Life has been full of surprises in the past few months. I always enjoy a pleasant surprise, but I must admit I do not do well with unexpected losses. When we seem to be drowning in bad news, I struggle to celebrate the good news. At times like these I look for answers. I wonder why life is so difficult and challenging for some, while others sail along, often obvious to the suffering that goes on around them. Perhaps I could manage to wrap my head around one or two of these shocking revelations, but not one after the other. As a Christian I look for redemption in the midst of suffering because I believe God offers more than answers. God offers transformation. God takes life that must end in death and transforms it into eternal life. I believe that eternal life starts now, not after we physically die and pass on. This life offers us inexplicable moments of joy at times when suffering seems bound to crush our hearts and souls. We hit the end of our rope, loosen our grip and expect to fall into the abyss. At that point we let go of what we expect the answer to be, of when that answer will arrive, of who will provide solace, of how grace will open up a path where we see only the Pit. Grace pours through the pain and we find ourselves safely in God’s embrace. Time seems to lose its meaning as we become lost in the wonder and awe. In all this darkness we have been searching for the Holy Spirit in light, only to find the God we seek has been drenching our hearts in Spirit filled water. We no longer need that worn out image of the Spirit as light. We need a Spirit of baptism to wash away the anguish and pain and fill us with joy. Make time today to open your heart to the Almighty, letting go of any and all expectations. Pray for the Holy Spirit to soothe your soul and fill your heart with the peace of God that passes all understanding. Look at what God brings into your life, suspending judgment and holding open space for God’s grace and mercy. And always remember, when we let go of our answer to prayer, God transforms our lives in ways beyond our understanding. Text by Connie Chintall ©2015, photo entitled ‘Rain’ by Kira Skala ©2015, All Rights Reserved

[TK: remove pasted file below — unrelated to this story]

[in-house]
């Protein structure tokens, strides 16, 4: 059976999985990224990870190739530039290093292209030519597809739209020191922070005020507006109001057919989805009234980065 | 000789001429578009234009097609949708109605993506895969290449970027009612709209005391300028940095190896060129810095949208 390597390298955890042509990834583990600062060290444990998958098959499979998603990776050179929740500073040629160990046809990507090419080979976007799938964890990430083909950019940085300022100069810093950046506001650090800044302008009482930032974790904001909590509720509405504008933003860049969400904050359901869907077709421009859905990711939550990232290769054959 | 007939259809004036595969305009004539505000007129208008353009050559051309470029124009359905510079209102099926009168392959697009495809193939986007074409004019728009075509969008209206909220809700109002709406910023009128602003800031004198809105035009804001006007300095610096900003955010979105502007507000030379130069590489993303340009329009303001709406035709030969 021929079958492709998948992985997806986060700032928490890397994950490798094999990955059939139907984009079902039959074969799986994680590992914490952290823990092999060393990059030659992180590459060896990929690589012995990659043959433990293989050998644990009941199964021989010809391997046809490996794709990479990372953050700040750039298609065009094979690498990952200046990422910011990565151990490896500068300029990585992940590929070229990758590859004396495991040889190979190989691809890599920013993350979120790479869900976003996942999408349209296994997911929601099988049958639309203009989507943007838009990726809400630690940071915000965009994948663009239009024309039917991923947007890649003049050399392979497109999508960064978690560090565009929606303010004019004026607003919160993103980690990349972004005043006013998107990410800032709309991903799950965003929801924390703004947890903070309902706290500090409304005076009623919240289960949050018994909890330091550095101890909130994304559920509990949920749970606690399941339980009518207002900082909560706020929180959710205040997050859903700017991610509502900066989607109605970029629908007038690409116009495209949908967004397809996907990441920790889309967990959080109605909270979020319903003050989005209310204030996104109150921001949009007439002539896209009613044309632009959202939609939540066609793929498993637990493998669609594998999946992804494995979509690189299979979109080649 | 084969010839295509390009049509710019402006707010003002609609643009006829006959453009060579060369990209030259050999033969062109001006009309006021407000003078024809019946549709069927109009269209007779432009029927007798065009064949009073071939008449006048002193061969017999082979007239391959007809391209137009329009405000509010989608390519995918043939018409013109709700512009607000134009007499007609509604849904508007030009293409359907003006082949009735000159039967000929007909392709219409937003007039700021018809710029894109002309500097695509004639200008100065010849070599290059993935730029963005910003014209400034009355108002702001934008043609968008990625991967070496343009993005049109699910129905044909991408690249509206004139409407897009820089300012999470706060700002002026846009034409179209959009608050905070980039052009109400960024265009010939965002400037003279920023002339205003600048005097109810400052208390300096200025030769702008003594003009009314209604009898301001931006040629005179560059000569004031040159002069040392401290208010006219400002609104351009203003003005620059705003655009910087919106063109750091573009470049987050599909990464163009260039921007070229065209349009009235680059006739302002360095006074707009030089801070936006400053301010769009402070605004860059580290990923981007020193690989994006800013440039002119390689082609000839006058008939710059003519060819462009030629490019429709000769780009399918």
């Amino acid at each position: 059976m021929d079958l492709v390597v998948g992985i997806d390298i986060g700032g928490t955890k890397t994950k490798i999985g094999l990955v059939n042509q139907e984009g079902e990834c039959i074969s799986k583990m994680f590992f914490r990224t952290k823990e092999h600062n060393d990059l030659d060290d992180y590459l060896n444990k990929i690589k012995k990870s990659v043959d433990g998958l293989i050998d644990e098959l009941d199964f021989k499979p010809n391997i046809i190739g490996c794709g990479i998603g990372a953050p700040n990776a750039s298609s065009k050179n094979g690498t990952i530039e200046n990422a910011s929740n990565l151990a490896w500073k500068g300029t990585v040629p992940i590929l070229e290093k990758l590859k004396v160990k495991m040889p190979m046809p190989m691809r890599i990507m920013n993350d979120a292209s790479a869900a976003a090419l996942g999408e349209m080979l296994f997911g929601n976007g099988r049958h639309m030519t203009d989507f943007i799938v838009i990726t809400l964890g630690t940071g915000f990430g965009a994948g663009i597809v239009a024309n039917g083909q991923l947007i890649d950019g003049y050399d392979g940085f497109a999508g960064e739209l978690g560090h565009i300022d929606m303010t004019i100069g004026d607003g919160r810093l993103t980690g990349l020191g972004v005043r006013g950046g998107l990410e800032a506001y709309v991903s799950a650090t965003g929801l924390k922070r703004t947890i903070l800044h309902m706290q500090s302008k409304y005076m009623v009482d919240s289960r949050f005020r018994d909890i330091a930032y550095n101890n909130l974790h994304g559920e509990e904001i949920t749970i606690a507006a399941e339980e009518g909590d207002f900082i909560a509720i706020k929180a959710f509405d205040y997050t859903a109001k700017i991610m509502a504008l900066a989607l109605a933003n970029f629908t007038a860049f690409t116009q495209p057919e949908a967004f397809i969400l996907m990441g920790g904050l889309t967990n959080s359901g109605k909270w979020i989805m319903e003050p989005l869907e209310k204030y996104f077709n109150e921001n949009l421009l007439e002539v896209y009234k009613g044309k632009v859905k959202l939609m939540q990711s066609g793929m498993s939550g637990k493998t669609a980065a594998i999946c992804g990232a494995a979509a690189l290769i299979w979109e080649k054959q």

20 Sep 2015 Leave a comment
28 May 2015 Leave a comment
Trust is easy to come by when things are going well. We build on good experiences and come to expect the same. Then life throws us a curve ball and we get hit in the face. What we thought we understood, what we had become used to, vanishes in an instant. It’s as if one bad experience erases the good that came before. We forget the good when overwhelmed by the bad. Yet in such difficult times trust may be exactly what we need. If we turtle in, we close ourselves off to both the bad and the good. We must open our hearts to receive the healing balm of the Holy Spirit. Like this small child in a tub, we must trust the water is no deeper than is safe. She lies back and enjoys her bath, looking up at the adult she relies on to make sure all is well. Her Mona Lisa smile says so much more than a toothy grin. Even her eyes are smiling up at us. She knows she is loved and all is right with the world. Perhaps as adults we lose sight of the true meaning of trust. Trust is defined as a firm belief in the reliability, truth, ability of strength of something or someone. When we focus on the vagaries of this life, we obscure our view of God. We seek pat answers to complex questions. We go back to asking ‘why’, that why of a child, the why used in place of every question. If we can’t trust life, how can we rely on this mysterious, inexplicable God? Make time today to lie back and look up. Open the eyes and ears of your heart to the Holy Spirit, the Advocate who grants us faith to hold open a space for grace. Look for a reality greater than your surroundings. Seek out and cultivate beauty to strengthen your soul for the challenges ahead. And always remember, when we claim the promise of living water, we are never in over our heads.
Photo by an anonymous friend, Text by Connie Chintall ©2015
25 May 2015 2 Comments
For many of us, Memorial Day is a tough holiday. We may have lost loved ones in conflict, or experienced combat firsthand. While we are called to remember those who served, some of us may prefer to forget painful experiences. Unfortunately, for those that survive, forgetting is not always an option. Something small can key a long buried memory, something simple. Perhaps a news item about someone that looks like a person long gone, or a place or situation that seems ordinary to everyone else, yet menacing beyond belief to a combat veteran. So I was touched by this photo of Mr. Coty’s grave. He served in Viet Nam and the effects of that experience haunted him and affected his family. Not every day, or all the time. Yet perhaps the randomness was the toughest part. His daughter and grandson visited the grave this weekend, and left flowers. So today we remember, because for those who serve, it may be too painful to remember. With humble hearts we thank you for your service, not knowing the price that was paid. With faithful hearts, we pray for healing and wholeness that is only possible through the grace and mercy of God. Text by Connie Chintall ©2011, Photo by Renee Coty.